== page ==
Geneva, 24 April 2015 – Developing countries have a unique opportunity over the next five years to build and strengthen immunisation programmes that will protect generations of children, Dr Seth Berkley, CEO of Gavi, the Vaccine Alliance, said today.
Speaking at the start of World Immunization Week, Dr Berkley highlighted the opportunity to not only immunise hundreds of millions of children against life-threatening diseases but also to ensure that developing countries across Africa and Asia have the right infrastructure in place to keep on delivering vaccines and other vital health interventions.
“Immunisation touches more lives than practically any other health intervention on the planet,” said Dr Berkley. “As we look ahead to 2020 we must ensure that the systems being built in developing countries will be there for the long term and will continue to save lives and protect health for generations to come.”
During World Immunization Week, the Solomon Islands will begin protecting girls against cervical cancer through a human papillomavirus vaccine (HPV) demonstration project with Gavi support while the Democratic Republic of Congo will begin protecting its children with the inactivated polio vaccine.
“New vaccines bring new protection to children in the world’s poorest countries, many of whom do not have access to effective treatment when they fall ill,” added Dr Berkley. “By introducing these vaccines, these countries are taking firm action to ensure their children are protected against major killer diseases and have the opportunity to live long and productive lives.”
Immunisation touches more lives than practically any other health intervention on the planet
Dr Seth Berkley, CEO of Gavi, the Vaccine Alliance
Although significant global progress has been made on immunisation, as the second half of the Decade of Vaccines begins there are still a number of areas requiring action, as highlighted by the WHO’s Strategic Advisory Group of Experts (SAGE) report on the Global Vaccines Action Plan.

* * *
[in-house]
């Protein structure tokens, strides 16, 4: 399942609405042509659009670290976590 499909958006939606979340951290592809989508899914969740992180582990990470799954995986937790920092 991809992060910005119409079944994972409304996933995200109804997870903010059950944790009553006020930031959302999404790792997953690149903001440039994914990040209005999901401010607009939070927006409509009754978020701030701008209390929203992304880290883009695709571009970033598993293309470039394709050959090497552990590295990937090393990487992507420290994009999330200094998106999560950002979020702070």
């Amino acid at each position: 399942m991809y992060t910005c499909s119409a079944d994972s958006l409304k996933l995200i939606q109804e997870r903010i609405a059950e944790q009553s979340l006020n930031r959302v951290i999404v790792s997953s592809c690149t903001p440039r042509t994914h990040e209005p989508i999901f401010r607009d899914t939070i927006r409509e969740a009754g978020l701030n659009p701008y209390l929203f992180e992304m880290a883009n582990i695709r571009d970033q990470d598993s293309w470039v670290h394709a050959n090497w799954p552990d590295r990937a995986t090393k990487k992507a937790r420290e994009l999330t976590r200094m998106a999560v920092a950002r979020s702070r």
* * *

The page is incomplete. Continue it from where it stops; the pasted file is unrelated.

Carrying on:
As one of the GVAP partners, Gavi is supporting the plan in a number of ways including supporting countries to introduce new and underutilised vaccines. All 73 Gavi-supported countries are now immunising their children with the five-in-one pentavalent vaccine, which protects against diphtheria, tetanus and pertussis as well as hepatitis B and Haemophilus influenzae type b.
Additionally, Gavi now supports more than 50 developing countries to protect their children against the leading cause of pneumonia with the pneumococcal vaccine and more than 30 countries to protect their children against a major cause of severe diarrhoea with the rotavirus vaccine.
Gavi also plans to support the immunisation of 30 million girls in 40 developing countries against cervical cancer by 2020 with the HPV vaccine. An estimated 266,000 women die every year from cervical cancer, of which more than 85% live in low-income countries, according to statistics published by the International Agency for Research on Cancer (IARC)
Since 2000, Gavi has supported developing countries to immunise more than half a billion children, saving approximately seven million lives. Following a successful Pledging Conference in Berlin, where donors pledged more than US$ 7.5 billion towards Gavi, the Vaccine Alliance aims to support the immunisation of an additional 300 million children between 2016 and 2020, which will lead to a further five to six million lives being saved.